Here's how the real high-rolling VIPs gamble
James Bond. Tuxedo on. Martini in hand. In sun-drenched Monte Carlo. Poker. Maybe Blackjack. Chips worth a couple hundred thousand.
But the casino world's real top dogs don't quite fit this sybaritic archetype.
"Globally, high-roller play is heavily skewed toward the Asian gaming markets and is dominated by one game: baccarat," according to Bank of America Merrill Lynch research analyst Shaun C. Kelley's report.
Forget poker. It's all about baccarat.
BofA Merrill Lynch Global Research, DICJ
For those unfamiliar with the game, baccarat is pretty simple: players bet on whether the player or dealer get closer or tie to a combination of "9" with the cards they are dealt.
The game's popularity is primarily attributed to the fact that the house's advantage is extremely slim.
Baccarat happens to be especially popular in Macau. According to data cited by BAML, VIP baccarat and regular baccarat play make up 90% of the total gaming revenue there, with the VIP portion alone making up 60% of the total revenue.
High-rollers play by their own set of rules.
A regular Joe plays with the other regular Joes.
(Perhaps that's the one thing the real-life whales have in common with James Bond.)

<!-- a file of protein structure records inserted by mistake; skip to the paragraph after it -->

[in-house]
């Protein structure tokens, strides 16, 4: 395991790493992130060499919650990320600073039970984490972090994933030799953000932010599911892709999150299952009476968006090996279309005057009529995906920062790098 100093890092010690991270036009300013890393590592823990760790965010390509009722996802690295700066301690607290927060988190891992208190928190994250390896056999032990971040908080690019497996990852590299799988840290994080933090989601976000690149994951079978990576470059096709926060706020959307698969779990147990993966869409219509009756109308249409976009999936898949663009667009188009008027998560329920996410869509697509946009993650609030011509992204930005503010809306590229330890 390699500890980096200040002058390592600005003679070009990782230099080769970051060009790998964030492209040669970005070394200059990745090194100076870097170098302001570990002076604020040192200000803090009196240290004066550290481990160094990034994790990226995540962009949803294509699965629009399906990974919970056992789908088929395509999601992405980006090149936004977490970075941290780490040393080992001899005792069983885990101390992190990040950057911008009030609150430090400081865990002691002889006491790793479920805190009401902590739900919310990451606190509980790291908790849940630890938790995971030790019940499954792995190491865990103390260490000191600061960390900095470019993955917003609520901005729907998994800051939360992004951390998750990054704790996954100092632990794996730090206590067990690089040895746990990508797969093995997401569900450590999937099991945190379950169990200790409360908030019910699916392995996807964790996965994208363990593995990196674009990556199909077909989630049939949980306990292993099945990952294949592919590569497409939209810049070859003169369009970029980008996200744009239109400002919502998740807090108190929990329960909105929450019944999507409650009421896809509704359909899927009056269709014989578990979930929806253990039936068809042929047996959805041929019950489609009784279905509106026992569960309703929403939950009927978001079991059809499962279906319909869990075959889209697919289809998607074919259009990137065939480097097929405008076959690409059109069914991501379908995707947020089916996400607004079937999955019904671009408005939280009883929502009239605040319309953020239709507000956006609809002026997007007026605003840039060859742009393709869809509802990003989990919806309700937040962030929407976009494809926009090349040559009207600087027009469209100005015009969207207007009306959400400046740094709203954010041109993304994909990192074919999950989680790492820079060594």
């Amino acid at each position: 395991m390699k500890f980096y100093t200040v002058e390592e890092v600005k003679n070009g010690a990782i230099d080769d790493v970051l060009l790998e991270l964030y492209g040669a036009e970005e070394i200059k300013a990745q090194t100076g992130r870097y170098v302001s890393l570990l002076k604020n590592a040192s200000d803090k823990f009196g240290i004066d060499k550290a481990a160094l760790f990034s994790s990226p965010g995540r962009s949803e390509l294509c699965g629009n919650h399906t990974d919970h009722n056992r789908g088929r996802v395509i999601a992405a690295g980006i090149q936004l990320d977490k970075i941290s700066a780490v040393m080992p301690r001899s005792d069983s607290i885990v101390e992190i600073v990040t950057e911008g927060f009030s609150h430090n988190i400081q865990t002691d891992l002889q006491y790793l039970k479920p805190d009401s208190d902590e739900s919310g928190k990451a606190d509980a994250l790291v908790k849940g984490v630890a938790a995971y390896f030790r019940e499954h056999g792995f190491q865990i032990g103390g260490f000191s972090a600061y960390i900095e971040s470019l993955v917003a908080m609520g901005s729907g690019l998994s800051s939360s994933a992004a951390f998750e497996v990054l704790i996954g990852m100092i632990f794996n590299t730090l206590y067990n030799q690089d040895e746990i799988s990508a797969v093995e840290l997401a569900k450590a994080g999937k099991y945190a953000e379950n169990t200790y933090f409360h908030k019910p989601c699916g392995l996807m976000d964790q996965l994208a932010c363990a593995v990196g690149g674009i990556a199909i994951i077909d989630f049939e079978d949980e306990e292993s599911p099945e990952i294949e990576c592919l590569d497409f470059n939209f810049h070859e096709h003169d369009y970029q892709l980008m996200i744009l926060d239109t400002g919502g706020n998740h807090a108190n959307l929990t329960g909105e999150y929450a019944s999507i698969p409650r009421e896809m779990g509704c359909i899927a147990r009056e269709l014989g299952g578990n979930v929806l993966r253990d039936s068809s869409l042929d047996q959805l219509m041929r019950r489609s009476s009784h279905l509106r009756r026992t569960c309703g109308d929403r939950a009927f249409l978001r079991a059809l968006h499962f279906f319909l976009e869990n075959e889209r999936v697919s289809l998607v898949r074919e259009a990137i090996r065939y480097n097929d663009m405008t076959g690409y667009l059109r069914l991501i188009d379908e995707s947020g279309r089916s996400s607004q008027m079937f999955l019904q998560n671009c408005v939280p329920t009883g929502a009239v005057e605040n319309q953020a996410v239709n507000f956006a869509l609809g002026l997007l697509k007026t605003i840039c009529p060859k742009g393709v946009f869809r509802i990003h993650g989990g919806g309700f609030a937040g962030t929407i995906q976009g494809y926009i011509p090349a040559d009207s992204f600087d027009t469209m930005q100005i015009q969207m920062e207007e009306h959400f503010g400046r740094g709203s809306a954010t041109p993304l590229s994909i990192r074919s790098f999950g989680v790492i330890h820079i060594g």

Furthermore, Macau high-rollers purchase "rolling chips" before they get to Macau, which, upon arrival, they receive on a credit basis.
"Rolling chips" are non-negotiable and used to track VIP play, according to Kelley. They must gambled at least once, with any winnings paid in normal, negotiable chips that can be redeemed for cash.
"Rolling chips ensure casinos are paying rebates on amounts that are actually gambled," writes Kelley.
"I have two pieces of advice..."
As suggested above, most high-rollers actually gamble on lines of credit, or "markers," instead of with cash. Kelley notes that in Las Vegas, up to two-thirds of total gaming play can be marker play. And this happens to be the number one thing the guys in the back closely watch.
According to BAML, one senior gambling executive recently told a new exec, "I have two pieces of advice: watch your credit and watch your credit."
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